News | December 18, 2006

Flip Side of ICDS: Lifesavers Make Dying Harder

The Washington Post reports that while people with implanted cardioverter defibrillators (ICDs) or pacemakers do reap life-saving benefits from shocks to their hearts, these individuals also face unwanted and disturbing jolts when other injury or terminal illness brings them to life’s end. The article by Rob Stein says that the implants can make the act of dying harder, forcing terminally ill patients and families to make wrenching decisions about turning them off.

Nursing staff at ICU units, nursing homes and hospices around the country are encountering scenarios in which the devices subject dying patients to painful jolts, prolonging suffering and traumatizing loved ones as the devices fire fruitlessly. Holding a large magnet next to the patient’s chest is one method of deactivating the device — some nurses have begun carrying a magnet in their pocket as a precaution.

“It can be just awful,” said Porter Storey of the American Academy of Hospice and Palliative Medicine. “The thing will shock them and shock them and shock them. Patients describe it as like being kicked in the chest by a horse. Their muscles convulse. If you are holding their hand you may even feel the electricity. It’s quite jarring.”

The problem, writes Stein, is an example of the consequences of medical technologies proliferating before the ethical, psychological and logistic issues they raise have been resolved.

“When new technologies are introduced, they often come with new concerns and dilemmas,” said Paul S. Mueller, a doctor and ethicist at the Mayo Clinic who has written about the ethics of deactivating the devices. “We often forget about that.”

More than 500,000 Americans — including Vice President Dick Cheney — have ICDs, and the number is rising as at least 150,000 are implanted annually. An additional 4 million patients are medically eligible for an ICD.

Related Content

Biotronik Launches DX Technology for U.S. Heart Failure Patients
News | Cardiac Resynchronization Therapy Devices (CRT)| July 21, 2017
Biotronik announced U.S. Food and Drug Administration (FDA) approval and availability of the Intica DX and Intica...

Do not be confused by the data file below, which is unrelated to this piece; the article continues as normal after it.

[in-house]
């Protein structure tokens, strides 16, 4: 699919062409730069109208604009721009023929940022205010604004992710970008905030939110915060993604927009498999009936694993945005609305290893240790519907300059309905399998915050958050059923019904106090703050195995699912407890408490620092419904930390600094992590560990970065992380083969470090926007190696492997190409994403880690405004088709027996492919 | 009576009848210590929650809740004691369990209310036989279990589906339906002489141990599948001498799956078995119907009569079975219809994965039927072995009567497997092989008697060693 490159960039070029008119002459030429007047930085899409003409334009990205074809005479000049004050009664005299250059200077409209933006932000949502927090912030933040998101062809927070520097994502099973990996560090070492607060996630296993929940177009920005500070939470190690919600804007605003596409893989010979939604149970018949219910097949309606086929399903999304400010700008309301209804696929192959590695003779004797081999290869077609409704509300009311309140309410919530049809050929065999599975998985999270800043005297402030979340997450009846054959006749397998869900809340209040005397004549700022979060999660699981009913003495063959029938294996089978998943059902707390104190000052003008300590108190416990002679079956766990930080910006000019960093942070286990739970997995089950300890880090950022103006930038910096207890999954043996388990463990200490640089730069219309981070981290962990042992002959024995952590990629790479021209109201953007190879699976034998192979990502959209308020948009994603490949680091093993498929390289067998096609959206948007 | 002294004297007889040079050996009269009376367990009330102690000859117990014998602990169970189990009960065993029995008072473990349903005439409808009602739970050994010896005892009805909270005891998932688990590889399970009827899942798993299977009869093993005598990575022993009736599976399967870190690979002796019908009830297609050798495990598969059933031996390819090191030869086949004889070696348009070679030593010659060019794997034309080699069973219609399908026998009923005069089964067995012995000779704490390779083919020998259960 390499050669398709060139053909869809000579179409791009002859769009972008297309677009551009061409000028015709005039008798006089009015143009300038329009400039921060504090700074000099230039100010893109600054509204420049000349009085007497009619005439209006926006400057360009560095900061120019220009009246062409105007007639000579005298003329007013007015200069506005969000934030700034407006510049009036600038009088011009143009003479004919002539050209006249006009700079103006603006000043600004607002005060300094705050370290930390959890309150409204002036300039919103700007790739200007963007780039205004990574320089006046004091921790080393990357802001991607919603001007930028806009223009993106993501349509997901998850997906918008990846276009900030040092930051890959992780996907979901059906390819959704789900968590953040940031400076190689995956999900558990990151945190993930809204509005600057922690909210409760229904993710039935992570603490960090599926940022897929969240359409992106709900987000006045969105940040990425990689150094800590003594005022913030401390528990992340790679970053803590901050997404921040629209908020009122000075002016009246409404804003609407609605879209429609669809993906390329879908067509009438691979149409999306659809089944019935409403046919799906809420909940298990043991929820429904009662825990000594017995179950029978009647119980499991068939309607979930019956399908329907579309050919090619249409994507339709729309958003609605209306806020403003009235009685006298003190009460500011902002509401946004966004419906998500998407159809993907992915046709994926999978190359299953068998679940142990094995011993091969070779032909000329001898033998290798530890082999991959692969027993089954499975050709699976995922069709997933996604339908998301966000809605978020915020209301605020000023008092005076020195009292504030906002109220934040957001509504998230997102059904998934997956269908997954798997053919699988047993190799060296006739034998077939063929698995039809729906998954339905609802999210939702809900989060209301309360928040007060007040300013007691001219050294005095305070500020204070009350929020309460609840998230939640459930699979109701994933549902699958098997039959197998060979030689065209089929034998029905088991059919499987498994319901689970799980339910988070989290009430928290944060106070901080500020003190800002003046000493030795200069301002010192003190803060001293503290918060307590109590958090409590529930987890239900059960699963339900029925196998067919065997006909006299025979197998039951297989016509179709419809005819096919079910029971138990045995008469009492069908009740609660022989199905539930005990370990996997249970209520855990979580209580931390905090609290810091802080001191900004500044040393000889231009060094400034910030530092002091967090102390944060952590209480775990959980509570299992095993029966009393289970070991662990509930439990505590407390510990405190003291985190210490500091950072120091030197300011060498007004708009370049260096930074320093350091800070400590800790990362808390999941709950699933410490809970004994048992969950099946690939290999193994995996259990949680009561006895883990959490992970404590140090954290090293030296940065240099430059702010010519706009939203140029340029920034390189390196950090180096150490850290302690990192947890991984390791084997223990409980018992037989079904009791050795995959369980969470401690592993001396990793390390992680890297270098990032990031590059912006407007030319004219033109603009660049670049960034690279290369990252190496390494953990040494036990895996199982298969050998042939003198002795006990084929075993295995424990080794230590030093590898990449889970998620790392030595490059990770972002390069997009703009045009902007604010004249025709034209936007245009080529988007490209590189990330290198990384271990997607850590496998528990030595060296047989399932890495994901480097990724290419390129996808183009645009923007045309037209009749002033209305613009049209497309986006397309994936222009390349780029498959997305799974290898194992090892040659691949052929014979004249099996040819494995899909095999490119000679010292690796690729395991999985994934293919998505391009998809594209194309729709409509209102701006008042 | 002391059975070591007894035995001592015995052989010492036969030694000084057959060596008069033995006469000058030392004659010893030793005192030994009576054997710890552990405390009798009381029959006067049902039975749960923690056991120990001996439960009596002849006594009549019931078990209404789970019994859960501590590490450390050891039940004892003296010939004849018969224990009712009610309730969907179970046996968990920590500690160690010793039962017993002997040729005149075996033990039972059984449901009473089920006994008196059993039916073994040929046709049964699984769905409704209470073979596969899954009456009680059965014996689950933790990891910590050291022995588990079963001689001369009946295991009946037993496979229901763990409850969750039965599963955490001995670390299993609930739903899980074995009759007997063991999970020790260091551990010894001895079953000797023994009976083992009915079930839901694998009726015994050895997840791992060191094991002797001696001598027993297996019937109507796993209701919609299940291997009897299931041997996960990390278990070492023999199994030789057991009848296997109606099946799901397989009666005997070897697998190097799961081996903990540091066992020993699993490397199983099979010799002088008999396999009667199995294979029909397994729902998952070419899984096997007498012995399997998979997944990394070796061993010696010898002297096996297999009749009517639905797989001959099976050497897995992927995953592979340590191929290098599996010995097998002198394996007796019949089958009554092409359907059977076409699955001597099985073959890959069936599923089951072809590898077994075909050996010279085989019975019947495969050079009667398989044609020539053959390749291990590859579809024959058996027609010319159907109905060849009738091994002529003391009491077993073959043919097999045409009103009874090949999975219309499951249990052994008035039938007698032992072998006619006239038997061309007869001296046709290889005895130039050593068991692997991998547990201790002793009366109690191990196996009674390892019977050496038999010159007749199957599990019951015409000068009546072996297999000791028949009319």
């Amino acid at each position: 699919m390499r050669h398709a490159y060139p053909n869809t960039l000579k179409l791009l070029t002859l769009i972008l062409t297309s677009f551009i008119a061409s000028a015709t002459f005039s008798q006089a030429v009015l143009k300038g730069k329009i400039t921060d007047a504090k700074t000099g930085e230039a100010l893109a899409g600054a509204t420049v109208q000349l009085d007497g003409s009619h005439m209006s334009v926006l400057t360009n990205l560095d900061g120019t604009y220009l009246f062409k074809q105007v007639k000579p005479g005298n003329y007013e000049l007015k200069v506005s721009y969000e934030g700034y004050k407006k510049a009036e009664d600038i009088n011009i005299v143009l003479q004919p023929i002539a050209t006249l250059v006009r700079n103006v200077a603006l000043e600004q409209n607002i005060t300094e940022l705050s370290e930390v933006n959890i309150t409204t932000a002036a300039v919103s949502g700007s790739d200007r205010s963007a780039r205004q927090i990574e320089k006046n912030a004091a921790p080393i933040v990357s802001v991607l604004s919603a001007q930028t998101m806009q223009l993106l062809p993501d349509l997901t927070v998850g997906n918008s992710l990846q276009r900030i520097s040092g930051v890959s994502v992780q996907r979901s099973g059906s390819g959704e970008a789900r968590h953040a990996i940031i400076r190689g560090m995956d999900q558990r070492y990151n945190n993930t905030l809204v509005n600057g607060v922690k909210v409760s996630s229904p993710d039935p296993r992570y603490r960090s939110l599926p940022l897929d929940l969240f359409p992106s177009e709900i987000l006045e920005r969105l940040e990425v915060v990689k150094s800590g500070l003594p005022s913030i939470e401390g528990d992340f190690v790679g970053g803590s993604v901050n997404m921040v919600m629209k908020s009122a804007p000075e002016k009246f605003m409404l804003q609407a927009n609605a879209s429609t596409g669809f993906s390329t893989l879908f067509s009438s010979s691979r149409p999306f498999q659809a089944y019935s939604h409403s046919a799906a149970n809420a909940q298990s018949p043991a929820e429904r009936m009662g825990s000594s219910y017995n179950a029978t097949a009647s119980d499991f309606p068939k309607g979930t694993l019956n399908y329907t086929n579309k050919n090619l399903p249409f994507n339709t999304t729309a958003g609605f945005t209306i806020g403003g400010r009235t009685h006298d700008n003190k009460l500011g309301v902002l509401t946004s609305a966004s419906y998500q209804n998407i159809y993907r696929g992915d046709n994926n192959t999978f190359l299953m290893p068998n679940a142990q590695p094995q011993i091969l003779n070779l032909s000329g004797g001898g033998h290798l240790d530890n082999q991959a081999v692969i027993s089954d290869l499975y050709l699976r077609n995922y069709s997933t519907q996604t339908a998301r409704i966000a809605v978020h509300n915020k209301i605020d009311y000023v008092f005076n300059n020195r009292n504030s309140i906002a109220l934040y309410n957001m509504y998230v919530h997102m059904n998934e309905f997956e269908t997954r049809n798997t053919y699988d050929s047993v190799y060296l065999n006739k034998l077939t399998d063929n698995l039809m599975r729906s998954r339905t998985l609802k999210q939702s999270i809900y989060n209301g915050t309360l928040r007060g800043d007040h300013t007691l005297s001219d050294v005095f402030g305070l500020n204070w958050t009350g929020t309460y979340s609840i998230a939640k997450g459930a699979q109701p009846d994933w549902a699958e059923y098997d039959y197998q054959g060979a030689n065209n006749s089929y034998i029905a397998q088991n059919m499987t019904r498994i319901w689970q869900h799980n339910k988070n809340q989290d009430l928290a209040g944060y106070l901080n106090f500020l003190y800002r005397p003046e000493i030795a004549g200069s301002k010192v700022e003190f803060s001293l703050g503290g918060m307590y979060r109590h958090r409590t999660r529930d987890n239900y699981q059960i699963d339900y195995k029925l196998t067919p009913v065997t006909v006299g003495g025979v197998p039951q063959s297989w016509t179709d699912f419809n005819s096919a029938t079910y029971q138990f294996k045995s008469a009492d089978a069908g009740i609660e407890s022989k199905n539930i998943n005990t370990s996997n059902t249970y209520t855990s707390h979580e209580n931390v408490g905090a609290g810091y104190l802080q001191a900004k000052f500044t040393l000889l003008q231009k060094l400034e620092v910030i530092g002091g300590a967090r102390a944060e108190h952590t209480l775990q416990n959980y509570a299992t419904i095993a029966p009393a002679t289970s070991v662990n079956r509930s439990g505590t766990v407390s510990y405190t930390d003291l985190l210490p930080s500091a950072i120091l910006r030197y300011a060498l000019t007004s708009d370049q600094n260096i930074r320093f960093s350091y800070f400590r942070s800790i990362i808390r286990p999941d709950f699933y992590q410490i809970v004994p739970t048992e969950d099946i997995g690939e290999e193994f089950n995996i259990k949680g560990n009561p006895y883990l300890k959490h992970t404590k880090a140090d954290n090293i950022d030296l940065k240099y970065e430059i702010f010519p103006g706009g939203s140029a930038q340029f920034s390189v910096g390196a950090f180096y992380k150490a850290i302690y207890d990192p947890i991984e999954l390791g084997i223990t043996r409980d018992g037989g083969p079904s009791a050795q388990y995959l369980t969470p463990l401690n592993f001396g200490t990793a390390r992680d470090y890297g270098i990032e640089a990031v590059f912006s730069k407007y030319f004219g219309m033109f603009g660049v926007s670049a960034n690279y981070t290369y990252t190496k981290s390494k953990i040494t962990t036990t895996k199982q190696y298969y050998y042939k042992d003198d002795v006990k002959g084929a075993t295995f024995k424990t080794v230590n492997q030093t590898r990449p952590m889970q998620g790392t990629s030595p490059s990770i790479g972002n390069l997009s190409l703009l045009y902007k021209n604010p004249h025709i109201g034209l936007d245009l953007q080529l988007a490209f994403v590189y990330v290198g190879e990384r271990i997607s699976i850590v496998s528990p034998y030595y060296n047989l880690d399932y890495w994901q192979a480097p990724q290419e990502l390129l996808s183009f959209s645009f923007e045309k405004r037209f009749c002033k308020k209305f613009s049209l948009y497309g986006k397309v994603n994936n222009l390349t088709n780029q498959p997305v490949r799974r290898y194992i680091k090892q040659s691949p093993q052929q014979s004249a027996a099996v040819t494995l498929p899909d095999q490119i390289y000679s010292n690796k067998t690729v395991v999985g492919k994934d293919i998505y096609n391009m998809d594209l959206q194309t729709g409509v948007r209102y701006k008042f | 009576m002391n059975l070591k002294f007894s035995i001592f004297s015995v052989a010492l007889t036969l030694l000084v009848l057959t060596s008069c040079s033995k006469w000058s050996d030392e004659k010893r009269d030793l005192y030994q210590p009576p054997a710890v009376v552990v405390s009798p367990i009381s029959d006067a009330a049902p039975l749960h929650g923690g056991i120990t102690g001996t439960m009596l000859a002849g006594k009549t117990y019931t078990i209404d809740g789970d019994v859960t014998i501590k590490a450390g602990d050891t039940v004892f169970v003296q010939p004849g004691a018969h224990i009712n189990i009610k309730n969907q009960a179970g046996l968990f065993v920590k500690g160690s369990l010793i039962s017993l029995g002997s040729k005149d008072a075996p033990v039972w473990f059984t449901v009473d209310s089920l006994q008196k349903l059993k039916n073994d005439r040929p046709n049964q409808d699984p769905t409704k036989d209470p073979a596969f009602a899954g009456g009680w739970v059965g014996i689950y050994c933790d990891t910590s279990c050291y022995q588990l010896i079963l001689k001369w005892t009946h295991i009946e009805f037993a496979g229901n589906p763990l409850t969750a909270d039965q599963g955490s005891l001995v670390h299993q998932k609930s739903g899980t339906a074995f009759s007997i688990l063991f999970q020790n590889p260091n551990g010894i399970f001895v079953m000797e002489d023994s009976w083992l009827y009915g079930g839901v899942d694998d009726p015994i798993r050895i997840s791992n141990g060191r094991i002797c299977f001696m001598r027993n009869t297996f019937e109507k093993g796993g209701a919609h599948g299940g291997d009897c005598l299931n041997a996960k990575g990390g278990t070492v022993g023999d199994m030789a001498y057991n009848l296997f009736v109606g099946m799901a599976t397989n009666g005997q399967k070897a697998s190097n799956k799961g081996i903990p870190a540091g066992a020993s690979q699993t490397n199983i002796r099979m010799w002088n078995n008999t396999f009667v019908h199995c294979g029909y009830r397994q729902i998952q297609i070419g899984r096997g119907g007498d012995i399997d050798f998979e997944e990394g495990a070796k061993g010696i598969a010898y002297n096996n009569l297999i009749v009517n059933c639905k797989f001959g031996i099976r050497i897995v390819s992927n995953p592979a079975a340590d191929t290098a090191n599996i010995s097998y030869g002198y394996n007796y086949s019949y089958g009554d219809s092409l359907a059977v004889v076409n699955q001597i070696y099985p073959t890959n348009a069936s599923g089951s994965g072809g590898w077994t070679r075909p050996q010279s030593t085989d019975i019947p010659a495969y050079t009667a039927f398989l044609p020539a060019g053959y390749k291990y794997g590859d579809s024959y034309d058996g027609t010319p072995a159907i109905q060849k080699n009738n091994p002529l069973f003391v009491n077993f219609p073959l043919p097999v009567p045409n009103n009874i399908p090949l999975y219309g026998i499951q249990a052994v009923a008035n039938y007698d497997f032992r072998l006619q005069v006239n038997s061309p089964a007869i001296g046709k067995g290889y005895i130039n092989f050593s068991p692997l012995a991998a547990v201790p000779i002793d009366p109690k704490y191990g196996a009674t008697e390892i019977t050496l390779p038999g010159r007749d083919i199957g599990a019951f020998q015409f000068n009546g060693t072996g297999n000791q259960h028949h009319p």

Predictive Models May Help Determine Which Patients Benefit From ICDs
News | Implantable Cardioverter Defibrillator (ICD)| July 06, 2017
Two predictive models may help cardiologists decide which patients would most benefit from an implantable cardioverter...
Medtronic Reactive ATP Therapy Slows Progression of Atrial Fibrillation in Real-World Population
News | Atrial Fibrillation| July 03, 2017
Medtronic recently announced that its Reactive ATP therapy slows the progression of atrial fibrillation (AF) in...
Sponsored Content | Videos | Cardiovascular Ultrasound| June 29, 2017
Leyla Elif Sade, M.D., MESC, professor of cardiology at Başkent University, Ankara, Turkey, discusses use of echo for
Biosense webster multielectrode balloon RF ablation catheter

The Biosense Webster multi-electrode balloon RF ablation catheter. Each electrode can have varied power settings to avoid damage to underlying tissues like the esophagus. 

Feature | EP Lab| June 22, 2017 | Dave Fornell
Electrophysiology (EP) technology has been advancing rapidly the past few years with new ablation tools to improve...
Pacemakers and Other Cardiac Devices Can Help Solve Forensic Cases
News | Pacemakers| June 20, 2017
Pacemakers and other cardiac devices can help solve forensic cases, according to a study presented at the European...
Sponsored Content | Videos | Implantable Cardioverter Defibrillator (ICD)| June 01, 2017
Lucas Boersma, M.D., Ph.D., FESC, St.
Sponsored Content | Videos | Leads Implantable Devices| May 25, 2017
Bruce Wilkoff, M.D., director of cardiac pacing and tachyarrhythmia devices at Cleveland Clinic, discusses advancemen
Overlay Init